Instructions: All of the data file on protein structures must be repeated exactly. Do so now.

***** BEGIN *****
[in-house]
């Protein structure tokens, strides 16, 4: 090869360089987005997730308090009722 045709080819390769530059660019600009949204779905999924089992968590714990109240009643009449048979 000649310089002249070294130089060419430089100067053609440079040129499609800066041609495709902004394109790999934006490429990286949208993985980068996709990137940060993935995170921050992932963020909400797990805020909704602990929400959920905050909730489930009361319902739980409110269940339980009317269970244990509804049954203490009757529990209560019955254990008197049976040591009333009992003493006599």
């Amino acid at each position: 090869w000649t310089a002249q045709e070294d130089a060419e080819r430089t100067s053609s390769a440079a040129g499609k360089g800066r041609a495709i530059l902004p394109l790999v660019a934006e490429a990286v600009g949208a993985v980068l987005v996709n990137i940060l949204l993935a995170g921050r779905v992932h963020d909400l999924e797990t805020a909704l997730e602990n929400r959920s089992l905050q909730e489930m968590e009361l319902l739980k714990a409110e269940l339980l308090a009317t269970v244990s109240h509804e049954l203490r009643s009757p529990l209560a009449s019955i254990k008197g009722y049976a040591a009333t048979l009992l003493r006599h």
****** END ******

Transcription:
[in-house]
């Protein structure tokens, strides 16, 4: 090869360089987005997730308090009722 045709080819390769530059660019600009949204779905999924089992968590714990109240009643009449048979 000649310089002249070294130089060419430089100067053609440079040129499609800066041609495709902004394109790999934006490429990286949208993985980068996709990137940060993935995170921050992932963020909400797990805020909704602990929400959920905050909730489930009361319902739980409110269940339980009317269970244990509804049954203490009757529990209560019955254990008197049976040591009333009992003493006599």
């Amino acid at each position: 090869w000649t310089a002249q045709e070294d130089a060419e080819r430089t100067s053609s390769a440079a040129g499609k360089g800066r041609a495709i530059l902004p394109l790999v660019a934006e490429a990286v600009g949208a993985v980068l987005v996709n990137i940060l949204l993935a995170g921050r779905v992932h963020d909400l999924e797990t805020a909704l997730e602990n929400r959920s089992l905050q909730e489930m968590e009361l319902l739980k714990a409110e269940l339980l308090a009317t269970v244990s109240h509804e049954l203490r009643s009757p529990l209560a009449s019955i254990k008197g009722y049976a040591a009333t048979l009992l003493r006599h």